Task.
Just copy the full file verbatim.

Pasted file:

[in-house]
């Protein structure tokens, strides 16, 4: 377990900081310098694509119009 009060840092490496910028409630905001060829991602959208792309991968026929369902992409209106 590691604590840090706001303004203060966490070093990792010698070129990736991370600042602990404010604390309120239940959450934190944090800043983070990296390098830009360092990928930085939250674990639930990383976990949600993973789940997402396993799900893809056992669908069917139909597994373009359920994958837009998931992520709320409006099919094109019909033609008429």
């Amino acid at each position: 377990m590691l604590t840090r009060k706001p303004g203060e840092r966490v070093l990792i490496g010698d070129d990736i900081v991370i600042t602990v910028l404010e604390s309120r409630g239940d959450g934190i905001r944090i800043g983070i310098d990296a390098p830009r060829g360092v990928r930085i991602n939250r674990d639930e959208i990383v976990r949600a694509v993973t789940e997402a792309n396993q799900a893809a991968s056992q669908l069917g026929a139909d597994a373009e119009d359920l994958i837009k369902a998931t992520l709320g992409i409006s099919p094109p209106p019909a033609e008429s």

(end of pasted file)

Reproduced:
[in-house]
């Protein structure tokens, strides 16, 4: 377990900081310098694509119009 009060840092490496910028409630905001060829991602959208792309991968026929369902992409209106 590691604590840090706001303004203060966490070093990792010698070129990736991370600042602990404010604390309120239940959450934190944090800043983070990296390098830009360092990928930085939250674990639930990383976990949600993973789940997402396993799900893809056992669908069917139909597994373009359920994958837009998931992520709320409006099919094109019909033609008429």
């Amino acid at each position: 377990m590691l604590t840090r009060k706001p303004g203060e840092r966490v070093l990792i490496g010698d070129d990736i900081v991370i600042t602990v910028l404010e604390s309120r409630g239940d959450g934190i905001r944090i800043g983070i310098d990296a390098p830009r060829g360092v990928r930085i991602n939250r674990d639930e959208i990383v976990r949600a694509v993973t789940e997402a792309n396993q799900a893809a991968s056992q669908l069917g026929a139909d597994a373009e119009d359920l994958i837009k369902a998931t992520l709320g992409i409006s099919p094109p209106p019909a033609e008429s």